The first time I had to make a map it was for a resource guide for students in my university art department. It turned out all right, but it took me longer to create that map of 15 point locations than the rest of the 22-page guide. Unfortunately, the lesson you might take from such an experience is “Don’t make a map. It’s too much work. Your project does not need a map that badly.”
Well, that was back in the day. Back in the day we didn’t have ArcGIS Maps for Adobe Creative Cloud. Now you can access and create geographic data from within Adobe Illustrator or Photoshop. You can style, label, and analyze it. You can add legends and projections. No more time-consuming hacks like tracing screenshots from Google Maps, or hand-placing hundreds of locations. The fact is there are tons of people out there mapping the world for you. And you can reap the benefits of their good work in your good design.
In this blog I’m going to walk you through making a walking tourist map for a fictional hotel in Rockland, Maine—The Oceanland Inn. I was recently in Rockland, and it was beautiful. And now that I have this handy map, I can’t wait to go back.
This tutorial was tested and updated on June 4, 2021 with Arc Maps for Adobe Creative Cloud version 2.2.1.
Set up a mapboard
1. Download and install the ArcGIS Maps for Adobe Creative Cloud plug-in and open Adobe Illustrator.
2. Click Window, point to Extensions, and choose ArcGIS Maps for Adobe Creative Cloud.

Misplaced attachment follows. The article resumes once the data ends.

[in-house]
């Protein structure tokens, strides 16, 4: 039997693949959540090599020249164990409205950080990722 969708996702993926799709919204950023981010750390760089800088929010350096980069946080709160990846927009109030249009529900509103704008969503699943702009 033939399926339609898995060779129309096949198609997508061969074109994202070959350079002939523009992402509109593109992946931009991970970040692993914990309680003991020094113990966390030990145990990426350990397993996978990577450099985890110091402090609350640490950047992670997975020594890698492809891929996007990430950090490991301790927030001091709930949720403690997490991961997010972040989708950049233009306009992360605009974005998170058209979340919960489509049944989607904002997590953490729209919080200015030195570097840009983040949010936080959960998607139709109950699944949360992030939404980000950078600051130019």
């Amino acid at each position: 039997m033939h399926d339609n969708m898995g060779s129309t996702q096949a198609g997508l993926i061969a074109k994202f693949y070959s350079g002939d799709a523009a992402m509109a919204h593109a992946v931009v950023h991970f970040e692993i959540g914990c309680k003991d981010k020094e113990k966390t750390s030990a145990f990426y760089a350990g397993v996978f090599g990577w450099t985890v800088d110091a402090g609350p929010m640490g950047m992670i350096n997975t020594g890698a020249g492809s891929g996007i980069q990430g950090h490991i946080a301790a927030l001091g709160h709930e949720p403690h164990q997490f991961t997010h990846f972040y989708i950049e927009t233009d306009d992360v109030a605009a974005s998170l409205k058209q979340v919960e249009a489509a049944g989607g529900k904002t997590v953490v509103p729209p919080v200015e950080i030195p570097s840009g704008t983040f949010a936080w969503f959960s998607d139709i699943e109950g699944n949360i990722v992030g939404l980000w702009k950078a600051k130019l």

- If this is your first time using the product, you’ll be prompted to sign in with one of three account types. For this workflow, you’ll need either a Plus account or an ArcGIS Online (Creator) account. These accounts are ideal for designers who want access to more mapping data and features, including map projections, legends, and analysis tools
Tip: For a list of which features are supported by each license type, you can check out the functionality matrix.
- If it’s not your first time using the extension, click Account in the upper left corner and make sure you are signed in with either Plus or ArcGIS Online.
3. On the Mapboards window, search for Rockland, Maine.
4. Click Draw.
5. Drag a box around the coast of Rockland Harbor. Don’t worry about getting it perfect; you can adjust it later.
The Mapboard Options window appears.
6. For Name, type Rockland.
You can specify either a size or a scale for your map. The owner of the Oceanland Inn wants to print the map as a postcard-size handout that she can give to guests. So for this project, you’re going to start with a size.
7. For Width, type 4 in.
8. For Height, type 6 in.
Tip: If your units are in millimeters or another unit, you can still type measurements followed by “in” to specify that they are in inches. The values will automatically recalculate to convert them to millimeters.
The scale of the map is calculated based on how much land is currently covered by your 4- by 6-inch mapboard.